Musical theater doesn’t get more challenging than Stephen Sondheim — for audiences and performers alike. So hurrah for Columbia’s fearless Red Branch Theatre Co. for bringing us the Sondheim revue You’re Gonna Love Tomorrow as a mid-season fundraiser.
At Saturday night’s performance, the onstage cast of 18 adult singers gave the score a fresh hearing, and no doubt introduced even faithful followers to some lesser-known byways in the land of Sondheim.
Forget the milestone shows and the hit songs they fostered. You’re Gonna Love Tomorrow is mostly comprised of cut songs, abandoned drafts, and a few forgotten romantic gems from Sondheim’s early shows. To fill in missing contexts between selections, the singers themselves step forward to set the scenes and introduce the dramatic situations.
The program begins with the “Invocation” from Frogs, one of Sondheim’s first solo efforts, and presents a light-hearted list of do’s and don’ts for audience members. One that it misses: Don’t let your mind wander for even a moment or you are likely to miss some fabulous word-play.
Besides Frogs, the other early shows getting a cursory review include Saturday Night, Pacific Overtures and Anyone Can Whistle. The revue is on more familiar ground with its unexpected choices from later critical favorites like Company, A Funny Thing Happened on the Way to the Forum, Follies, A Little Night Music and Merrily We Roll Along.
The singers appear on a bare, black-and-white stage with a single piano. Directors Grace Anastasiadis and Janelle Broderick keep the flow of performers fluid and varied throughout, allowing them the freedom to fully vent their turmoil and passions.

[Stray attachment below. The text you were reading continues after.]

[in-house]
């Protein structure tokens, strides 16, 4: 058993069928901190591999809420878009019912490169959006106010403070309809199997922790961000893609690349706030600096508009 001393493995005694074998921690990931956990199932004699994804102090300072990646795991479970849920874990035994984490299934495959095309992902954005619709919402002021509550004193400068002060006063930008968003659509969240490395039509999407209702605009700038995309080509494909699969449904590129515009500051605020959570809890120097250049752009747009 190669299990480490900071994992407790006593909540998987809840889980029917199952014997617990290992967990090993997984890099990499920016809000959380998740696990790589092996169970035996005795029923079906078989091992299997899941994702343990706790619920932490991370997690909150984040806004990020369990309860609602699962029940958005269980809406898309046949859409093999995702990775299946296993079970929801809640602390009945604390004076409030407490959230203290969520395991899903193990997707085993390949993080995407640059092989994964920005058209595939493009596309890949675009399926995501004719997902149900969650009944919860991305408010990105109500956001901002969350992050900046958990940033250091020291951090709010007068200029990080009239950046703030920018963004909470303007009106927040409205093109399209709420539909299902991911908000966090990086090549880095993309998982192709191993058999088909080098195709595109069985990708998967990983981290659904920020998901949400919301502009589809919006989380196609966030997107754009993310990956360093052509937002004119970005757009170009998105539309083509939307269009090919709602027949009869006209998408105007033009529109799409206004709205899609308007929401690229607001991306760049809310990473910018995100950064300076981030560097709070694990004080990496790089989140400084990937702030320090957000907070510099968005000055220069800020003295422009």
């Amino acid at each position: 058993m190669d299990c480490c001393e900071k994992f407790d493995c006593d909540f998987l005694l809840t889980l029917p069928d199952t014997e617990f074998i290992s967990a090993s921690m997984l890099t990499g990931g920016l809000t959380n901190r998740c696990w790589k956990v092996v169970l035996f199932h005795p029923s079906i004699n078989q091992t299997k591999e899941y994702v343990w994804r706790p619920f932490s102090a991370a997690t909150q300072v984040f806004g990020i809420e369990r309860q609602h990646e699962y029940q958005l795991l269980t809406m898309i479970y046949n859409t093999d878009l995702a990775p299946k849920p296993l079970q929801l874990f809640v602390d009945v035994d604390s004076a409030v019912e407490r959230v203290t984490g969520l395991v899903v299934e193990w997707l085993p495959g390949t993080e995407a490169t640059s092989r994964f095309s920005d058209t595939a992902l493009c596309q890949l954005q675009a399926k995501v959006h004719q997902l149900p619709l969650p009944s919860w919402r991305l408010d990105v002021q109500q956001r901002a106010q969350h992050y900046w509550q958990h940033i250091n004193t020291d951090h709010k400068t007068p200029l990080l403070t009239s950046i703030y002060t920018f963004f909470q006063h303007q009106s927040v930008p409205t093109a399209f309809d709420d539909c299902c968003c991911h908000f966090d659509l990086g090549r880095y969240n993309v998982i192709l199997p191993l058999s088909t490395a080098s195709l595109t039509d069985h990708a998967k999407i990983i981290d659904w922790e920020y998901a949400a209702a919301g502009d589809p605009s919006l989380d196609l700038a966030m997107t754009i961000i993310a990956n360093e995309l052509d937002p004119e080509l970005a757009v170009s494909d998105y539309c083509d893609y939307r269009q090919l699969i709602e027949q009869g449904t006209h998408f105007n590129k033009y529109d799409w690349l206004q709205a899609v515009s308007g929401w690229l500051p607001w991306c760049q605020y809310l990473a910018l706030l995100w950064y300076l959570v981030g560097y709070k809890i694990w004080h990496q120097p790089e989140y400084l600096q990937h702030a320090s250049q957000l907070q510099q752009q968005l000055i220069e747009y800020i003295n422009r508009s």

Mostly, however, these songs are more concerned with control and the communication of nuance and irony. Having the cast dressed in basic black with the occasional splash of red in shoes or ties is a nice touch.
All of the performers have their own approaches to the difficulties of Sondheim’s staccato melodies and his torrent of literate lyrics. Wendy Baird is entrusted with the penultimate show-stopper, “Send in the Clowns,” and more than proves herself up to it with unerring pitch and an elegantly modulated musicality.
Other standouts include newcomer Andy Kay, whose trained voice displays beauty, poise and range. She could step into the role of lead ingenue in any professional production of The Fantasticks tomorrow, in this critic’s opinion.
The men are well represented by Peter Boyer, who hits all of the Sondheim benchmarks in “Old Friends” and gets laughs besides in the Pacific Overtures sequence “Someone in a Tree” — a lyrical exercise in frustration if ever there was one.
Always a winner at Red Branch is returning musician-performer Wil Lewis III. The dense narrative patter of “Pretty Little Picture” almost gets away from him until he asserts control by becoming perhaps the first singer ever to introduce some African-American blues stylings into a Sondheim melody.
Also excellent among the males is Patrick Klink, a sort of good-natured update on the old Tony Randall sidekick type, but with a voice and manner perfectly suited for musical comedy. DeCarlo Raspberry is especially effective in numbers that show off his handsome baritone, such as the “Poems” challenge duet and the lovely “Fear No More.”
Cory Jones, Caroline Griswold, Dustin Merrill, and Andy Kay excel with the title song (borrowed from Follies).
Despite hitting the occasional flat note or shrill tone, all the performers handle the challenges with grace and talent to spare, including stalwarts Annette Wasno, Amanda Spellman, Emily Morgan, Cheryl Campo, Kathryn Marshall, Kevin Cleaver, and Erin Branigan.
Many in this cast will be featured in future Red Branch shows, including the upcoming debut of Triumph of Love, October 3-18, 2014. If nothing else, the too-brief run of You’re Gonna Love Tomorrow is assurance enough that we’re gonna continue to love this hard-working Columbia playhouse.
Running Time: 85 minutes, with no intermission.